The New Victoria, as it was originally called, featured stage shows from the start. In 1933 the Royal Matinée for King George V was staged here, partly because of its convenient proximity to Buckingham Palace. Since then successes have included The Sound of Music with Petula Clark and Camelot with Richard Harris. Andrew Lloyd Webber’s hit show Starlight Express opened here in 1984, and continued to attract good audiences into the new millennium.
Remarkable in the building industry, as Atwell points out, is the fact that the building was completed well within budget.

Opened as a cinema and variety theatre, the Apollo Victoria became a venue for musical theatre, beginning with The Sound of Music in 1981, and including the long-running Starlight Express, from 1984 to 2002.

Infos complémentaires:

The Stalls are broken down into 7 unique sections, making the auditorium feel more like a concert venue than a theatre. Walking into the space can feel overwhelming, but the divisions make it easy to navigate and all share a similarly unobstructed view. The section is over 30 rows deep, divided by a large gangway halfway back, where the seating then becomes blocked rather than fanned out.

The best seats are in the centre block due to the rake and absence of circle overhang, allowing a full view of the stage and action. Seats towards the end of the rows, in particular the higher numbers, start to become more restricted but as this is built into the price structure they can be excellent seats for those looking for a bargain. Seat Plan recommends these seats in the stalls above the similarly priced seats at the back of the Dress Circle, as although the view is sometimes obscured due to the angle and set pieces, you feel close and connected to the action. As the stalls move backwards the overhang of the Dress Circle becomes more of a problem, something that is again reflected in the price structure. As Wicked is a highly visual show, with a lot of set pieces and a stunning flying effect, some of this can be missed at the back of the stalls. We would advise those wanting a clearer view to sit in the Dress Circle, which is priced the same as the rear of the stalls.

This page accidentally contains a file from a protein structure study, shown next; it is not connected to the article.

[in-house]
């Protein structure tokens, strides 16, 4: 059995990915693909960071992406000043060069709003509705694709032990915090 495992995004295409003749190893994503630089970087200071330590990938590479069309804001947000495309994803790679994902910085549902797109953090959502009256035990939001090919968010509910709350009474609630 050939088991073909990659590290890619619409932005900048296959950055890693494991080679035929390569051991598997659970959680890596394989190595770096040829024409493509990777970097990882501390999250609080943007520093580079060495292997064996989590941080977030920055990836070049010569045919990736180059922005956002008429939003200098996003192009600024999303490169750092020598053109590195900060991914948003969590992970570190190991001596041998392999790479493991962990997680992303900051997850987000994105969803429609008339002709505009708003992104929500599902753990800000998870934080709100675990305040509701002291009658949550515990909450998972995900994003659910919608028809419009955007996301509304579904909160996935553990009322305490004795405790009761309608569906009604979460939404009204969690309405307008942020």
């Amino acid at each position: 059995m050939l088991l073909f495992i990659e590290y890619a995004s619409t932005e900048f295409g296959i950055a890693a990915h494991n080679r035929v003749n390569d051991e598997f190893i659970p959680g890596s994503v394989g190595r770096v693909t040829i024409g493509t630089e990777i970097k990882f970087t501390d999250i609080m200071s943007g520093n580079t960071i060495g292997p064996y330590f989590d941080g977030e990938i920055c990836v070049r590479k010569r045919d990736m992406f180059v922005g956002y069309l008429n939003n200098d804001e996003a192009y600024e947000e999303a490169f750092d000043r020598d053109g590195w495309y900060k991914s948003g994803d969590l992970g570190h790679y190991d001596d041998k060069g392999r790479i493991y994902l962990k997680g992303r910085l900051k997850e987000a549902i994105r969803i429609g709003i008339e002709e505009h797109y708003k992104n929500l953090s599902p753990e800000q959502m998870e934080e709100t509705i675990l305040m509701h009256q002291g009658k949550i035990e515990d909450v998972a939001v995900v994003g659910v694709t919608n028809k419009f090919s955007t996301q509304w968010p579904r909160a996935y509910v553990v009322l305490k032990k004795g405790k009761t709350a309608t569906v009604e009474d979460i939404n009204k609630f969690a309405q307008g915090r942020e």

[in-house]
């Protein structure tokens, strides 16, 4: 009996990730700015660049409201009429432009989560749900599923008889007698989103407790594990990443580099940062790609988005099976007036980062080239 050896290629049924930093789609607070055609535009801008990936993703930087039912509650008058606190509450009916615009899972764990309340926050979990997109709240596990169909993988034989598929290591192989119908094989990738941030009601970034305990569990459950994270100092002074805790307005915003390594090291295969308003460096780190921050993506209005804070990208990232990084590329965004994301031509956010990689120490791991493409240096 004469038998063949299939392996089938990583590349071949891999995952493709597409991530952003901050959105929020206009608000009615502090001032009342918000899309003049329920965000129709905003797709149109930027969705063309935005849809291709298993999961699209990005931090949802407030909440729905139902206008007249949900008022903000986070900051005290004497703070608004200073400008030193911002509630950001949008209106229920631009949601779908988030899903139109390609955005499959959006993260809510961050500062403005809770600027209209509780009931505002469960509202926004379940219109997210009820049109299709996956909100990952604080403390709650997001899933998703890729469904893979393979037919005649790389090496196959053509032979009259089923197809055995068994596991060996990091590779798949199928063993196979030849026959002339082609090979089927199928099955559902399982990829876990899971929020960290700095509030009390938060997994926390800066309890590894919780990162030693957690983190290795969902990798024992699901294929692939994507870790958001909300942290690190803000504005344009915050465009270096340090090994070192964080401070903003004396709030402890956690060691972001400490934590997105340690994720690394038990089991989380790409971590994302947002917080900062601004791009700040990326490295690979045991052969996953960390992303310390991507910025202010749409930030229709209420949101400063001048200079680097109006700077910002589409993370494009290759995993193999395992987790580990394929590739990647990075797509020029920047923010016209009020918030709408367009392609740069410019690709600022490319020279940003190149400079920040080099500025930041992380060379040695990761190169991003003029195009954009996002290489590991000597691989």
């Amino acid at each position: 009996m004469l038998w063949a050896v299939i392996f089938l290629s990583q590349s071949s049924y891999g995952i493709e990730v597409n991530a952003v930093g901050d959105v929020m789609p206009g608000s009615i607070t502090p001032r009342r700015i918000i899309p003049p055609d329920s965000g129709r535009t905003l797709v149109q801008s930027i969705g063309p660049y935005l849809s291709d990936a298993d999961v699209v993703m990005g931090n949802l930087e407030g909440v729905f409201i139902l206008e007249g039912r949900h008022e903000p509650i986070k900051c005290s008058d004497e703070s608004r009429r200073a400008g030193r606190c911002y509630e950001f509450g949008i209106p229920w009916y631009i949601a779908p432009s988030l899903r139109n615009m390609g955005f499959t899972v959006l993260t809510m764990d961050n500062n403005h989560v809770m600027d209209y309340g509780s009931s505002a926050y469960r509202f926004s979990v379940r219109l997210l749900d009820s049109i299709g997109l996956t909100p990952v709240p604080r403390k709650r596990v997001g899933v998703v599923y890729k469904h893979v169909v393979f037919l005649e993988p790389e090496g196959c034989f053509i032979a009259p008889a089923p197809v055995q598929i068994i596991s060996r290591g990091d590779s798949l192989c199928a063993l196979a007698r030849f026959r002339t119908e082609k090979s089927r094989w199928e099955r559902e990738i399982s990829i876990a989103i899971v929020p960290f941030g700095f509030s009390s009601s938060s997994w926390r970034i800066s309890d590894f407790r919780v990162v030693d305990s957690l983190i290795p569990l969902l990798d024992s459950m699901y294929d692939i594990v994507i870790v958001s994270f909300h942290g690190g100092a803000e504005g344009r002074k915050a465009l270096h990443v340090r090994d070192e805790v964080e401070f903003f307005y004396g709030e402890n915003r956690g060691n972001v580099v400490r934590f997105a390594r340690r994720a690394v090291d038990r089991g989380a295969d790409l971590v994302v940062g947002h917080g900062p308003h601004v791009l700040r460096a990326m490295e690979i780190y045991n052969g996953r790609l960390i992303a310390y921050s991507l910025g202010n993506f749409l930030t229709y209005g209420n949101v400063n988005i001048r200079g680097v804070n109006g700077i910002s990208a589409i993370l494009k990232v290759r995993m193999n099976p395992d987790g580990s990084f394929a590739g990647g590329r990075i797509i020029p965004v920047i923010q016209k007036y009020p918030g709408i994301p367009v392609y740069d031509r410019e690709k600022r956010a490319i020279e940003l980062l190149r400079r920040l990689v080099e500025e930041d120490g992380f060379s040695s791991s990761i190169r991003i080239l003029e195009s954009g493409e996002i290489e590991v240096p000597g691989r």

The sheer size of the Dress Circle takes you back as you enter the auditorium, and despite the lack of any significant visual obstructions each seating section is distinctly different. Having sat both in the third section back and the first, the difference is indeed clear and Seat Plan would recommend spending that bit more for a more enjoyable performance.